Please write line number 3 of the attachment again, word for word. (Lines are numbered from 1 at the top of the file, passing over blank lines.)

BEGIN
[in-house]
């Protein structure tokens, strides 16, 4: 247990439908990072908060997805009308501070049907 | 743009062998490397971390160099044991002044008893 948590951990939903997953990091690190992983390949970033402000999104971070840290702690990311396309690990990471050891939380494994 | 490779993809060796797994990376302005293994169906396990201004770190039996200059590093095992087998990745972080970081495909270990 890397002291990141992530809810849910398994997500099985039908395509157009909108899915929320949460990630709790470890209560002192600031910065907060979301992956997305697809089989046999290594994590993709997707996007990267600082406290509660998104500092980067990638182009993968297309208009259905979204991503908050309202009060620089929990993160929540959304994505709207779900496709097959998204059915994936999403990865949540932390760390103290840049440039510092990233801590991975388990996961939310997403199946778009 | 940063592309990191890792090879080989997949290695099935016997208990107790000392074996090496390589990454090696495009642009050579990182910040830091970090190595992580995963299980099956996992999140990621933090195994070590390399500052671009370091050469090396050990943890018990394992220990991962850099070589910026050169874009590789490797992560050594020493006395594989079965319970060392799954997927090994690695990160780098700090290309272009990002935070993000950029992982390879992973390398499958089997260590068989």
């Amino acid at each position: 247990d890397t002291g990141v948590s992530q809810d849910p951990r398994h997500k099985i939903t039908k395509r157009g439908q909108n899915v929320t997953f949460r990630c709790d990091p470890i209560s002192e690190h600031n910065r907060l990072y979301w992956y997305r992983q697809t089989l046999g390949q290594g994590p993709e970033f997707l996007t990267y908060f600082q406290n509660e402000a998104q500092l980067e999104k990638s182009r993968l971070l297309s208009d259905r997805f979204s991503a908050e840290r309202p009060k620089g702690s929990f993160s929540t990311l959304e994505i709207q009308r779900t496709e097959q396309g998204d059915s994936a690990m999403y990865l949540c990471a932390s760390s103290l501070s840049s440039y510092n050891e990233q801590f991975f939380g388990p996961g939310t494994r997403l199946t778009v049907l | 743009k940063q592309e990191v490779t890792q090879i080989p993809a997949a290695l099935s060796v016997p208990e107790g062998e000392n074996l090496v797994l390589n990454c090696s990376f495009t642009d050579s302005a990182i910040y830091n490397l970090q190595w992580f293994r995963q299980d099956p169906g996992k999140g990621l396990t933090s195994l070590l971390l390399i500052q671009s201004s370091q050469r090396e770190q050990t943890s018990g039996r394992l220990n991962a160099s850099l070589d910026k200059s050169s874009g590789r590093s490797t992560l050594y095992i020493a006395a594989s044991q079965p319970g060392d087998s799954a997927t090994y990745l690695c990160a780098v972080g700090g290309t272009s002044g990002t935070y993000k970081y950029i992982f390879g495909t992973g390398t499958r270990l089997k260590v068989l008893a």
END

């Amino acid at each position: 247990d890397t002291g990141v948590s992530q809810d849910p951990r398994h997500k099985i939903t039908k395509r157009g439908q909108n899915v929320t997953f949460r990630c709790d990091p470890i209560s002192e690190h600031n910065r907060l990072y979301w992956y997305r992983q697809t089989l046999g390949q290594g994590p993709e970033f997707l996007t990267y908060f600082q406290n509660e402000a998104q500092l980067e999104k990638s182009r993968l971070l297309s208009d259905r997805f979204s991503a908050e840290r309202p009060k620089g702690s929990f993160s929540t990311l959304e994505i709207q009308r779900t496709e097959q396309g998204d059915s994936a690990m999403y990865l949540c990471a932390s760390s103290l501070s840049s440039y510092n050891e990233q801590f991975f939380g388990p996961g939310t494994r997403l199946t778009v049907l | 743009k940063q592309e990191v490779t890792q090879i080989p993809a997949a290695l099935s060796v016997p208990e107790g062998e000392n074996l090496v797994l390589n990454c090696s990376f495009t642009d050579s302005a990182i910040y830091n490397l970090q190595w992580f293994r995963q299980d099956p169906g996992k999140g990621l396990t933090s195994l070590l971390l390399i500052q671009s201004s370091q050469r090396e770190q050990t943890s018990g039996r394992l220990n991962a160099s850099l070589d910026k200059s050169s874009g590789r590093s490797t992560l050594y095992i020493a006395a594989s044991q079965p319970g060392d087998s799954a997927t090994y990745l690695c990160a780098v972080g700090g290309t272009s002044g990002t935070y993000k970081y950029i992982f390879g495909t992973g390398t499958r270990l089997k260590v068989l008893a």